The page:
life on a smallholding

not quite a business, but more than a hobby

English Muffins for a British bake off — Thursday, 29th August

English Muffins for a British bake off

English muffins
English muffins

After rushing around walking dogs and milking goats I finally managed to get seated in front of the box just in time for the start of the second in the series of the Great British Bake Off.

Their first task was breadsticks, something I’ve never attempted to make.  They appeared deceptively easy but I bet it’s tricky to achieve that “snap”.  There was only one that was slightly overboard, the sticks presented in a giant matchbox with the ends dipped in chocolate.  Very clever.

The technical challenge was something I make regularly, English muffins.  After last year when they had to make an 8 strand loaf, this looked like a piece of cake.  Again it was interesting to see the amount of variations produced from just one recipe.

The final test was to make a decorative loaf.  I was amazed to see a peacock, an octopus and a wreath to name just a few.  They reminded me of decorations made with salt dough and I didn’t think they looked terribly appetising but apparently they tasted good.  It was sad that the person who was eliminated was the only one that baked something actually resembling a loaf, albeit that it was trying to be a tomato!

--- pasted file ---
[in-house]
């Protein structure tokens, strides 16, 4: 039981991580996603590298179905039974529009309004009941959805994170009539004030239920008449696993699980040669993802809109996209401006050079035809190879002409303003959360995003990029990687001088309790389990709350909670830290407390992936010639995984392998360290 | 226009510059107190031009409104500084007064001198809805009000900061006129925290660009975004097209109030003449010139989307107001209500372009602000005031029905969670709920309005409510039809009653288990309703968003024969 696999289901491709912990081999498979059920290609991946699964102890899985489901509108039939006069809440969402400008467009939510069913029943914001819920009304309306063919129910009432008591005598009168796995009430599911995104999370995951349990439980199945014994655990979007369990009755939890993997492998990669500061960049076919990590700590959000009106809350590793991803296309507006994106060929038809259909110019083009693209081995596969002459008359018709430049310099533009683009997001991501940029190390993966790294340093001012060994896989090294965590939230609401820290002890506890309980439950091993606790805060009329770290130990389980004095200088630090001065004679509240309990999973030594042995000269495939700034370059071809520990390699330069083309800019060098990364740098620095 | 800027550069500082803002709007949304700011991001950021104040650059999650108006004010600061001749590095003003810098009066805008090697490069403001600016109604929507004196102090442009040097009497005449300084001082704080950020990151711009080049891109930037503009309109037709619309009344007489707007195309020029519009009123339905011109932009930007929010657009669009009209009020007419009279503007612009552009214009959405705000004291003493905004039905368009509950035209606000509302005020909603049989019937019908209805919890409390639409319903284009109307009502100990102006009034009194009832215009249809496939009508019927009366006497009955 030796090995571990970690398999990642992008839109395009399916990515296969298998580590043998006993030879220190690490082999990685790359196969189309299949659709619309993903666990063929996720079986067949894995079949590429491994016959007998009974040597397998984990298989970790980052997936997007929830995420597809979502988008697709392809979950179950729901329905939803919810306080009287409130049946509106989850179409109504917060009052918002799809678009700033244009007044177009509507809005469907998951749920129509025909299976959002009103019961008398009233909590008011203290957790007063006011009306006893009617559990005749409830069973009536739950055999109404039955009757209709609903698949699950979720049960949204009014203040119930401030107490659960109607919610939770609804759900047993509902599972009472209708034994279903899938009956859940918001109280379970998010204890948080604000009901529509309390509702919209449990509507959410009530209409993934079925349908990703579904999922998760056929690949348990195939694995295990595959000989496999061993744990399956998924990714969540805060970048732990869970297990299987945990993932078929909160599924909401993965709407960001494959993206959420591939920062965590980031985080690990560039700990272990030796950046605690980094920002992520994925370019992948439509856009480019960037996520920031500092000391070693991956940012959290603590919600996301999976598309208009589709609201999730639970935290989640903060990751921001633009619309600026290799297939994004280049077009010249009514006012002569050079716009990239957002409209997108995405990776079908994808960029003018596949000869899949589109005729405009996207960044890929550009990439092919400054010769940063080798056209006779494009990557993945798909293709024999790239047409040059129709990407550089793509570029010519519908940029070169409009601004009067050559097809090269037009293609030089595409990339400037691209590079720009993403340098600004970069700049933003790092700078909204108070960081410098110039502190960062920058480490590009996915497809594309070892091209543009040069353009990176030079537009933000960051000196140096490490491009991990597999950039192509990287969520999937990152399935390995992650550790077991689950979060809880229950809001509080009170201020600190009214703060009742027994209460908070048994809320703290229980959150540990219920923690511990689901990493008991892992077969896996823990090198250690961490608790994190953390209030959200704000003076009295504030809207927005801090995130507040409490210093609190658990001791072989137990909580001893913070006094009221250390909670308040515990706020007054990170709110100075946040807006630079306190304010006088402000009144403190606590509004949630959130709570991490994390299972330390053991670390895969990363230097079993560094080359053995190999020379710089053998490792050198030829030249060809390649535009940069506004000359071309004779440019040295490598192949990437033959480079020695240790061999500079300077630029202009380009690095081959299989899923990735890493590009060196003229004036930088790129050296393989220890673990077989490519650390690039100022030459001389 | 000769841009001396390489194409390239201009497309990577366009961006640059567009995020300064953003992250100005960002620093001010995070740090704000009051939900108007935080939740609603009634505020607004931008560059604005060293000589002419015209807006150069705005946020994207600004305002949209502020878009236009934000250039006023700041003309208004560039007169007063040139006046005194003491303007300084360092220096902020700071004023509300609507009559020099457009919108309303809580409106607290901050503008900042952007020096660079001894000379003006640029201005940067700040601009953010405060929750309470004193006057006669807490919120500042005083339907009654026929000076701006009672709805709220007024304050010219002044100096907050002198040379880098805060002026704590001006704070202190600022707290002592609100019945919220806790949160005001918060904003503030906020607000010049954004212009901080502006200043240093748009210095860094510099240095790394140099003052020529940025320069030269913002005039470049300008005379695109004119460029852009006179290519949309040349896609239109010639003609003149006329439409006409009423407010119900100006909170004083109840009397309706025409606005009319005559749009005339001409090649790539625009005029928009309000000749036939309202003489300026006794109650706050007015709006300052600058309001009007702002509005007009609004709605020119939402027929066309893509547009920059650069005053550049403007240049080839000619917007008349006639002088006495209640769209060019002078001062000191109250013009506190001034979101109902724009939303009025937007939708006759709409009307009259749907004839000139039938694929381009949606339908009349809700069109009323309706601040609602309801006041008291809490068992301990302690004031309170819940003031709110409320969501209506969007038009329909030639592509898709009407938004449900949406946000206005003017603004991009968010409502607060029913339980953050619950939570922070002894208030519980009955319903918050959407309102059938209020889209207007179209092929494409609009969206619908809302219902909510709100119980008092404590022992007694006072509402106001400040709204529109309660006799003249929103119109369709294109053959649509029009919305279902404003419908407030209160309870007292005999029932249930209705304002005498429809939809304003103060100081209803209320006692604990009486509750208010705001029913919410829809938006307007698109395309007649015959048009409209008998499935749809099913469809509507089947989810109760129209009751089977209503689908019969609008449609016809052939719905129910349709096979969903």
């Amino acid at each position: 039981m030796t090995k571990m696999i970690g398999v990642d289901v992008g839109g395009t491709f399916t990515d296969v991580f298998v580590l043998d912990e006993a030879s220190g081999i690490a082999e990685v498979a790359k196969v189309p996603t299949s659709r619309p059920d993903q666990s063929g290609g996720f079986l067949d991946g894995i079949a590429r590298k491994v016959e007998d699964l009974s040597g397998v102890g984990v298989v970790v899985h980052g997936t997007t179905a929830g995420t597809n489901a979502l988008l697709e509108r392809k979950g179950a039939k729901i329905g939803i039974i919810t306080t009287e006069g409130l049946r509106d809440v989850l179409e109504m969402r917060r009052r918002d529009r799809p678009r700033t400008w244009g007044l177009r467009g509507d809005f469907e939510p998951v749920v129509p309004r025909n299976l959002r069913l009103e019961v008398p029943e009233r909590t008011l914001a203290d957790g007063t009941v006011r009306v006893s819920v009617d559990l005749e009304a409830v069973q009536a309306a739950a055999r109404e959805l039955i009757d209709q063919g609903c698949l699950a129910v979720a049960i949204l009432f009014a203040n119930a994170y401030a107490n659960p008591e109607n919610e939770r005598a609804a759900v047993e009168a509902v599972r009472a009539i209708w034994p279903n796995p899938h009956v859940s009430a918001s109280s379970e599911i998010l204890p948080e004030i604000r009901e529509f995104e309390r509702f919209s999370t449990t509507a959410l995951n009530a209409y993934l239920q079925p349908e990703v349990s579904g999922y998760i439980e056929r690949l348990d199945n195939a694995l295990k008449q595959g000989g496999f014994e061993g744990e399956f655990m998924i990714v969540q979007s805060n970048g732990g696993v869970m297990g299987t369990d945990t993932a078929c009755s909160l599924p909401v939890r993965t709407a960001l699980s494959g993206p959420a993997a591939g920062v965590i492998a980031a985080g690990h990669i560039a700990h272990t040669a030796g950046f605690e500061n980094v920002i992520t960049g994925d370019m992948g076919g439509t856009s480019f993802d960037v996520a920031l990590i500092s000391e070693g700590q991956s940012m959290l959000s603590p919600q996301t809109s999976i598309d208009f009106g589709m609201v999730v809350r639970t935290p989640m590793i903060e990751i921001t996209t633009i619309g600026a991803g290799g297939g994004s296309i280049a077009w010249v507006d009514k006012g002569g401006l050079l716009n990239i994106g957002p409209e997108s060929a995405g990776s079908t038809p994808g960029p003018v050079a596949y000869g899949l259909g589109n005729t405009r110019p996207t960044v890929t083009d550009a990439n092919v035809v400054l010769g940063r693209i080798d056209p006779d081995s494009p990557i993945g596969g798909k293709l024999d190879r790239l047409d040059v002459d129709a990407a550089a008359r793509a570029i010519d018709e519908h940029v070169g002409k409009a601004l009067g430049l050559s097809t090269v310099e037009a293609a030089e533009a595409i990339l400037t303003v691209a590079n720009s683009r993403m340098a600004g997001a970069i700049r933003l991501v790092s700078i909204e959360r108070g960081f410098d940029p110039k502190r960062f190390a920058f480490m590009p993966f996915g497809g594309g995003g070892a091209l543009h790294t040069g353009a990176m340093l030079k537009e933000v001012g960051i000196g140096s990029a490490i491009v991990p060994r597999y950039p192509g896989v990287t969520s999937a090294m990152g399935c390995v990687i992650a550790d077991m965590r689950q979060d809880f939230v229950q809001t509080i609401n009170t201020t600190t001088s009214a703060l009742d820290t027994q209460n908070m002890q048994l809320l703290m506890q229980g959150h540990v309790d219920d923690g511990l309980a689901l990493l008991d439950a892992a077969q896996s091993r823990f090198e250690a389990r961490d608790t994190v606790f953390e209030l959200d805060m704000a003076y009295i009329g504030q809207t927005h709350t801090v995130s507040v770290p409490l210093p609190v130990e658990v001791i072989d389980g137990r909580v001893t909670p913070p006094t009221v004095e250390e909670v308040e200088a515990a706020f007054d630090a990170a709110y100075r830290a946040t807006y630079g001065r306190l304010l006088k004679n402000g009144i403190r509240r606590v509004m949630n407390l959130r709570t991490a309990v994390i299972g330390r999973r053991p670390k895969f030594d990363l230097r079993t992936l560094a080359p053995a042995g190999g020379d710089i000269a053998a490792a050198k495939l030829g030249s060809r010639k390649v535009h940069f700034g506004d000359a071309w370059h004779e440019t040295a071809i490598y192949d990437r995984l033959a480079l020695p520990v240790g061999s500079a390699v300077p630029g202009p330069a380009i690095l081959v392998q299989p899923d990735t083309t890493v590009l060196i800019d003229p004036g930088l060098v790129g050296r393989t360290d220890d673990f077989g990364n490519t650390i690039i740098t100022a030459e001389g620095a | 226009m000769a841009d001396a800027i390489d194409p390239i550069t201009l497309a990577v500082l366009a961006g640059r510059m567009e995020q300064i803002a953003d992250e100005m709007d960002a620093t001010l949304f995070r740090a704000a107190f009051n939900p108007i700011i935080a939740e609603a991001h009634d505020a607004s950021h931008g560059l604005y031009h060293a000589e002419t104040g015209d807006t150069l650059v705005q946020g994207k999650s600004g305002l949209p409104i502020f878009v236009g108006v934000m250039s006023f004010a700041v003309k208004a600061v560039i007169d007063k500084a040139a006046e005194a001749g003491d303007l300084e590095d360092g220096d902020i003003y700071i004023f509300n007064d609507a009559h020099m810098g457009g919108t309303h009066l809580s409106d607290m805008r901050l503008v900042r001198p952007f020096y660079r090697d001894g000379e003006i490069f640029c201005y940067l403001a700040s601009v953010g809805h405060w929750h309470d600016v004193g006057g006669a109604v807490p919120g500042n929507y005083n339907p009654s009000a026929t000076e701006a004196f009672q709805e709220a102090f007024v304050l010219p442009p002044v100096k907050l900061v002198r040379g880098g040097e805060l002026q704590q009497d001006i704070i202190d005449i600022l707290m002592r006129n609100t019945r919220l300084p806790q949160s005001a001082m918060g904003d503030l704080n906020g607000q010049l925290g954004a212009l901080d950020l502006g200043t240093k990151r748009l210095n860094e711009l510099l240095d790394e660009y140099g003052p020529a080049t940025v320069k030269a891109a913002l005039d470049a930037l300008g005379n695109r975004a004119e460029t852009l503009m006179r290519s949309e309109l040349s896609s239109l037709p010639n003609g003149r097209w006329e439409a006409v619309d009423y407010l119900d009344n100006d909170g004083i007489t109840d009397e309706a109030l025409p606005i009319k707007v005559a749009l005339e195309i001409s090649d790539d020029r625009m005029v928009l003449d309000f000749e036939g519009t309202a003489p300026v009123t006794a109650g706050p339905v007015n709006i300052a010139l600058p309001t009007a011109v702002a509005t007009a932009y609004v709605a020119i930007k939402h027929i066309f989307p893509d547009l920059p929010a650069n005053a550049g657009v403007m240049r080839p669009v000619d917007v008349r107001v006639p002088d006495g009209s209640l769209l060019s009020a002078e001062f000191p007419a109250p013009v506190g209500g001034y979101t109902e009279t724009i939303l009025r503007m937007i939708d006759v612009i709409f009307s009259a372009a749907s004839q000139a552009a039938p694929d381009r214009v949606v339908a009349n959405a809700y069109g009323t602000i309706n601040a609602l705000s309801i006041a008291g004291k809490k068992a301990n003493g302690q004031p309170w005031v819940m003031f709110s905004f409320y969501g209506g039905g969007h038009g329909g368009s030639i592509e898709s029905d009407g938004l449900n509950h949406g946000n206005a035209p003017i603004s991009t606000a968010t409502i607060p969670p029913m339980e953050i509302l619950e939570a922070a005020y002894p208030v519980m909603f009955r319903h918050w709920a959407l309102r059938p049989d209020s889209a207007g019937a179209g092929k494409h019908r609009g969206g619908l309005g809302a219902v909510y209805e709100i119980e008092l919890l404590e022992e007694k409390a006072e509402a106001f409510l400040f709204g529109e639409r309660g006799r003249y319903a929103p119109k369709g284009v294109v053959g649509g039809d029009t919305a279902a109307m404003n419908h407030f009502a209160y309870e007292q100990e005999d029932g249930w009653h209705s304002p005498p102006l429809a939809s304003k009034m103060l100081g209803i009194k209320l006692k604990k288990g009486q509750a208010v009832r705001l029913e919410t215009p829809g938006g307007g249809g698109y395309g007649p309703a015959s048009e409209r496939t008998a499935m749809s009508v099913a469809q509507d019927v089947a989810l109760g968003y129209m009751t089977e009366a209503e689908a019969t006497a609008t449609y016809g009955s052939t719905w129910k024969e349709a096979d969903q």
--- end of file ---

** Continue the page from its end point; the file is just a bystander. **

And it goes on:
Muffins rising
Muffins rising

As usual the programme inspired me to bake and I dug out my favourite recipe for English Muffins.  Unlike the enriched dough on shown on TV, this one is very simple and is relatively quick to make.  As they found on the Bake Off, it can be difficult to get them cooked all the way through and in the past I have popped them in the Rayburn for 10 mins after frying just to make sure.  If the worst should happen and you find they are doughy inside you can always toast them before serving.

English muffins

  • Difficulty: easy
  • Print

Quick, simple, but utterly delicious toasted and spread with butter.
Ingredients
  • 450g bread flour
  • 9g dried yeast
  • 1 tsp salt
  • 1 tsp caster sugar
  • 250ml milk
  • 55ml water
Instructions
  1. Warm the milk and water together until just hand hot
  2. Whisk in the caster sugar and yeast and leave until frothy
  3. Pour the mixture into a food processor